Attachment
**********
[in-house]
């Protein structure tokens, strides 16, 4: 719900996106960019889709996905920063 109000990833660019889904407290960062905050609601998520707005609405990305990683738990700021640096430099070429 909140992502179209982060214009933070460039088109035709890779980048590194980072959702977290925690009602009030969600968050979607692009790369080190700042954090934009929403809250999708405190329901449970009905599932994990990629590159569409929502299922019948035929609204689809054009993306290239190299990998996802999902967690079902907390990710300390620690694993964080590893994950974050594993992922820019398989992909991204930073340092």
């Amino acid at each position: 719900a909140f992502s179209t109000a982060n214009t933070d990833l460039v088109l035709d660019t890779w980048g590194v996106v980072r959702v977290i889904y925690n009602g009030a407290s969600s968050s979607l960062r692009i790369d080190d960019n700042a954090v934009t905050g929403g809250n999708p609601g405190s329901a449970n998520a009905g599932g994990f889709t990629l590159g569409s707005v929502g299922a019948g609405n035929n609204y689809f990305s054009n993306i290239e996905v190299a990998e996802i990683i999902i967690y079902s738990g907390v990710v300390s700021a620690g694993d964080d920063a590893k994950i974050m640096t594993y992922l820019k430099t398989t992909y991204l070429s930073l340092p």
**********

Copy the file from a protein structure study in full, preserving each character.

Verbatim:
[in-house]
């Protein structure tokens, strides 16, 4: 719900996106960019889709996905920063 109000990833660019889904407290960062905050609601998520707005609405990305990683738990700021640096430099070429 909140992502179209982060214009933070460039088109035709890779980048590194980072959702977290925690009602009030969600968050979607692009790369080190700042954090934009929403809250999708405190329901449970009905599932994990990629590159569409929502299922019948035929609204689809054009993306290239190299990998996802999902967690079902907390990710300390620690694993964080590893994950974050594993992922820019398989992909991204930073340092």
């Amino acid at each position: 719900a909140f992502s179209t109000a982060n214009t933070d990833l460039v088109l035709d660019t890779w980048g590194v996106v980072r959702v977290i889904y925690n009602g009030a407290s969600s968050s979607l960062r692009i790369d080190d960019n700042a954090v934009t905050g929403g809250n999708p609601g405190s329901a449970n998520a009905g599932g994990f889709t990629l590159g569409s707005v929502g299922a019948g609405n035929n609204y689809f990305s054009n993306i290239e996905v190299a990998e996802i990683i999902i967690y079902s738990g907390v990710v300390s700021a620690g694993d964080d920063a590893k994950i974050m640096t594993y992922l820019k430099t398989t992909y991204l070429s930073l340092p």